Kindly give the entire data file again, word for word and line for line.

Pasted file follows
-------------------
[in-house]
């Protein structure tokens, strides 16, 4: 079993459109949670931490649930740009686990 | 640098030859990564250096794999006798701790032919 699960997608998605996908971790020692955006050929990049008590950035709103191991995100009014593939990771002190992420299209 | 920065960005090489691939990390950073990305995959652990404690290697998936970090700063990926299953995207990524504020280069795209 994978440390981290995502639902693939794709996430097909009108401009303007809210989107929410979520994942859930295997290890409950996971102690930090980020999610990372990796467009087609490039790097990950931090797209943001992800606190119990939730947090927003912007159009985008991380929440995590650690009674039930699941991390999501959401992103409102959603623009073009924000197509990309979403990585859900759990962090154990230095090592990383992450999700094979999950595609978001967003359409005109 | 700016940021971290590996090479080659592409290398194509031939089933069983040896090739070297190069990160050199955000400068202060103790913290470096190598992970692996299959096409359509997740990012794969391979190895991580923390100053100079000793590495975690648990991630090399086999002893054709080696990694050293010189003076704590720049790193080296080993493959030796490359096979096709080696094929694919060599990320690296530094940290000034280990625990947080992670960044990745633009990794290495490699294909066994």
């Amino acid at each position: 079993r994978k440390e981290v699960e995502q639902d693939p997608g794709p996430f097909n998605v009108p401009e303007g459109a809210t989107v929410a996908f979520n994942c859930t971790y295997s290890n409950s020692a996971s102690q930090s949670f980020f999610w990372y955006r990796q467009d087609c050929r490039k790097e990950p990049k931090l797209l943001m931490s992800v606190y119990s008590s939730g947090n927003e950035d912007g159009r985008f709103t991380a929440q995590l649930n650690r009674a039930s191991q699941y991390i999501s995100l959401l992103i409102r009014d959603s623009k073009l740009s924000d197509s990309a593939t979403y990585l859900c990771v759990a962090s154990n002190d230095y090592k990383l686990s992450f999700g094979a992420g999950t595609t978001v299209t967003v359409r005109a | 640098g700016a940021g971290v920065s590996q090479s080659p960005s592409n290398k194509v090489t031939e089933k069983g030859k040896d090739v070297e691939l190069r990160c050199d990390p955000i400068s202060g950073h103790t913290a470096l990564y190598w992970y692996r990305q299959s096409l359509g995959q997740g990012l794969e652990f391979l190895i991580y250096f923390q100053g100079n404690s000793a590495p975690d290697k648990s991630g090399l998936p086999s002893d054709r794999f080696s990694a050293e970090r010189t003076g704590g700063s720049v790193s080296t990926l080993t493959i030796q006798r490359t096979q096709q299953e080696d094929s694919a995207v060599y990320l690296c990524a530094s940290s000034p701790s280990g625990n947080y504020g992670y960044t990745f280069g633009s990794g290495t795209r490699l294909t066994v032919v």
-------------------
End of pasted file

[in-house]
């Protein structure tokens, strides 16, 4: 079993459109949670931490649930740009686990 | 640098030859990564250096794999006798701790032919 699960997608998605996908971790020692955006050929990049008590950035709103191991995100009014593939990771002190992420299209 | 920065960005090489691939990390950073990305995959652990404690290697998936970090700063990926299953995207990524504020280069795209 994978440390981290995502639902693939794709996430097909009108401009303007809210989107929410979520994942859930295997290890409950996971102690930090980020999610990372990796467009087609490039790097990950931090797209943001992800606190119990939730947090927003912007159009985008991380929440995590650690009674039930699941991390999501959401992103409102959603623009073009924000197509990309979403990585859900759990962090154990230095090592990383992450999700094979999950595609978001967003359409005109 | 700016940021971290590996090479080659592409290398194509031939089933069983040896090739070297190069990160050199955000400068202060103790913290470096190598992970692996299959096409359509997740990012794969391979190895991580923390100053100079000793590495975690648990991630090399086999002893054709080696990694050293010189003076704590720049790193080296080993493959030796490359096979096709080696094929694919060599990320690296530094940290000034280990625990947080992670960044990745633009990794290495490699294909066994």
């Amino acid at each position: 079993r994978k440390e981290v699960e995502q639902d693939p997608g794709p996430f097909n998605v009108p401009e303007g459109a809210t989107v929410a996908f979520n994942c859930t971790y295997s290890n409950s020692a996971s102690q930090s949670f980020f999610w990372y955006r990796q467009d087609c050929r490039k790097e990950p990049k931090l797209l943001m931490s992800v606190y119990s008590s939730g947090n927003e950035d912007g159009r985008f709103t991380a929440q995590l649930n650690r009674a039930s191991q699941y991390i999501s995100l959401l992103i409102r009014d959603s623009k073009l740009s924000d197509s990309a593939t979403y990585l859900c990771v759990a962090s154990n002190d230095y090592k990383l686990s992450f999700g094979a992420g999950t595609t978001v299209t967003v359409r005109a | 640098g700016a940021g971290v920065s590996q090479s080659p960005s592409n290398k194509v090489t031939e089933k069983g030859k040896d090739v070297e691939l190069r990160c050199d990390p955000i400068s202060g950073h103790t913290a470096l990564y190598w992970y692996r990305q299959s096409l359509g995959q997740g990012l794969e652990f391979l190895i991580y250096f923390q100053g100079n404690s000793a590495p975690d290697k648990s991630g090399l998936p086999s002893d054709r794999f080696s990694a050293e970090r010189t003076g704590g700063s720049v790193s080296t990926l080993t493959i030796q006798r490359t096979q096709q299953e080696d094929s694919a995207v060599y990320l690296c990524a530094s940290s000034p701790s280990g625990n947080y504020g992670y960044t990745f280069g633009s990794g290495t795209r490699l294909t066994v032919v």